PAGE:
I like to squeeze a nap in on Saturday afternoons. I spend a lot of time looking for birds to photograph at Codorus. I enjoy doing that wherever I go, but Codorus is my favorite spot.

Sunday dinner at my grandmother’s house is one of my favorite childhood memories.

Hobbies are singing, acting, photography, bird watching, shooting pool, history, theology, genealogy, and traveling.

My agenda is the welfare of the community.”

Kimberly Griffin (did not submit a photo)
Age- declined to answer
1st Ward
Finance, Public Service, Sewer and Street, Recreation Board committees

1) Day job? Healthcare Field

2) Why did you join Hanover Borough Council? Interested in garbage and recycling back in 1999.

3) What do you like and dislike about serving on council? Like being part of community and dislike negative perception about local politics.

4) What are some local issues that you consider of high importance? Fiscal responsibility, maintaining accountability and reliability.

5) What is your favorite part about living in Hanover? Location

9) It’s a lovely Saturday afternoon, what are you most likely to be doing? Napping or reading during winter months, outdoors when able.

10) What is your favorite childhood memory? Declined to answer.

11) Any hobbies? Outdoors, gardening, reading.

12) What is one thing you want residents of Hanover to know about you? Working hard to do what is best for the community.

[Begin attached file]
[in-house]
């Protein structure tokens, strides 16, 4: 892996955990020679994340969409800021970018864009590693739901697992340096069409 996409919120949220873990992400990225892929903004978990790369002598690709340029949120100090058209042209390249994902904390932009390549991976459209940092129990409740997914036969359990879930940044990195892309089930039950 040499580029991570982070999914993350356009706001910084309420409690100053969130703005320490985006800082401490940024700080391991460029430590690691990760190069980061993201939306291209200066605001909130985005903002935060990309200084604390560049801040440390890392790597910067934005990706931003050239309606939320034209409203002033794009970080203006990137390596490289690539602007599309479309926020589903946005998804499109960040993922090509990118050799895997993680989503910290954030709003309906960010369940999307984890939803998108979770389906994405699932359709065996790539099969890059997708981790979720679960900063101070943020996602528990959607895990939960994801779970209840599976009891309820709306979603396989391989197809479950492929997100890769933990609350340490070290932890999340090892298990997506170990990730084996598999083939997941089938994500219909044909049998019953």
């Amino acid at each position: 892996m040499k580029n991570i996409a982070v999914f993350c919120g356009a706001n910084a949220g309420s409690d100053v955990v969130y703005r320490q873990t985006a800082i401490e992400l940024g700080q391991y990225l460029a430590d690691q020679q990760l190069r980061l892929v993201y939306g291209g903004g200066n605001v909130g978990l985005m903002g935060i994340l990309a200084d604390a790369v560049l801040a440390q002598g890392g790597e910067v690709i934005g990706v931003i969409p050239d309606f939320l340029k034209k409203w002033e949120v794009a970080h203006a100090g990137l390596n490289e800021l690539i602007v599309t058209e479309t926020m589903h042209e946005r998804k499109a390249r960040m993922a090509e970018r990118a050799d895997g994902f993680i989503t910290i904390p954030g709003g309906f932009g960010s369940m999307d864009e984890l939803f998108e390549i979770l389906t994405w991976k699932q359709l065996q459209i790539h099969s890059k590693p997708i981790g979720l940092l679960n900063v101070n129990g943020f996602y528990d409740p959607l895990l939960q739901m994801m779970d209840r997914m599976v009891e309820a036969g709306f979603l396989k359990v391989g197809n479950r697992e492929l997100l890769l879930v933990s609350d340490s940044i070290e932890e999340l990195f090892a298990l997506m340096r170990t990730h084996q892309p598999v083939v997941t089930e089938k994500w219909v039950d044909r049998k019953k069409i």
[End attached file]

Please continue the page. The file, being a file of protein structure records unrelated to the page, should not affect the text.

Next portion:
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Hanover Borough Council Meet and Greet

By Lauren Linhard – llinhard@eveningsun.com – @LinhardReports

Since I arrived on the scene at the end of January things have been all abuzz about Hanover Borough and the council. Residents have accused council members of hiding things from the public and the council has said residents are not paying enough attention to know better. index~~element32

In an effort to bridge the gap, I’ve compiled a few Q&As with council members, both to remind them as to why they joined in the first place and to remind residents that council is a group of people just trying their best.

Raymond Morris declined to participate while the following simply never returned my attempts at contact: John Gerken, William Reichart, Robert J. Marcoccio, Sonny Eline and James Roth.

This week I’m featuring Sylvia Yingling and Gerald Funke. Next week I’ll have Henry McLin and Kim Griffin.

From Sylvia Yingling: “My name is Sylvia Yingling and I live in the 5th ward. I’m 62 years old and I am the owner and operator of the Hair Gallery on Boundary Avenue. I enjoy golfing, reading and knitting.  I chair the Public Safety committee and am on several others.

When Linda Stonesifer chose to leave Borough Council, Bruce Rebert  asked me complete her 4-year term, and at the end, I decided to run for the next 4-year term.